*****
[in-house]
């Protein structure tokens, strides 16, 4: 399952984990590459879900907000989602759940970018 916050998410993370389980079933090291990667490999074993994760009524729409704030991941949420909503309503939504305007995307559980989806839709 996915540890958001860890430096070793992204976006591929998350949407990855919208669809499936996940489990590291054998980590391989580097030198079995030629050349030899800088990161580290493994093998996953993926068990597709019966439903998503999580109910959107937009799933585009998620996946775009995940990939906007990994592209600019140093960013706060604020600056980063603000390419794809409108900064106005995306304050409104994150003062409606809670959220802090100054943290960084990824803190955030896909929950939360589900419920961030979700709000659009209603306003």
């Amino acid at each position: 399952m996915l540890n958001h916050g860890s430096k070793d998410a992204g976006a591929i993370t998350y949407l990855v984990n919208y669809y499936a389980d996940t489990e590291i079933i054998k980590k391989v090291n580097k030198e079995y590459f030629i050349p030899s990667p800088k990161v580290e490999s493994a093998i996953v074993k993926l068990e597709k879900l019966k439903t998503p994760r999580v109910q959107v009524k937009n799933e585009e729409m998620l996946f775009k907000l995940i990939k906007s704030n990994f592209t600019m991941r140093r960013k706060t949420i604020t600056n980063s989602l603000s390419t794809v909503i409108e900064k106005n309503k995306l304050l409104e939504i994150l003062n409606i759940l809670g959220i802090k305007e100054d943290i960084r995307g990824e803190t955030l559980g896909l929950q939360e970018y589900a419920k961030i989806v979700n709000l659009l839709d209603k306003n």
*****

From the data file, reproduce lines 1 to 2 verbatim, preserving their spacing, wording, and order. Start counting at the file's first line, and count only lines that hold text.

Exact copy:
[in-house]
């Protein structure tokens, strides 16, 4: 399952984990590459879900907000989602759940970018 916050998410993370389980079933090291990667490999074993994760009524729409704030991941949420909503309503939504305007995307559980989806839709 996915540890958001860890430096070793992204976006591929998350949407990855919208669809499936996940489990590291054998980590391989580097030198079995030629050349030899800088990161580290493994093998996953993926068990597709019966439903998503999580109910959107937009799933585009998620996946775009995940990939906007990994592209600019140093960013706060604020600056980063603000390419794809409108900064106005995306304050409104994150003062409606809670959220802090100054943290960084990824803190955030896909929950939360589900419920961030979700709000659009209603306003």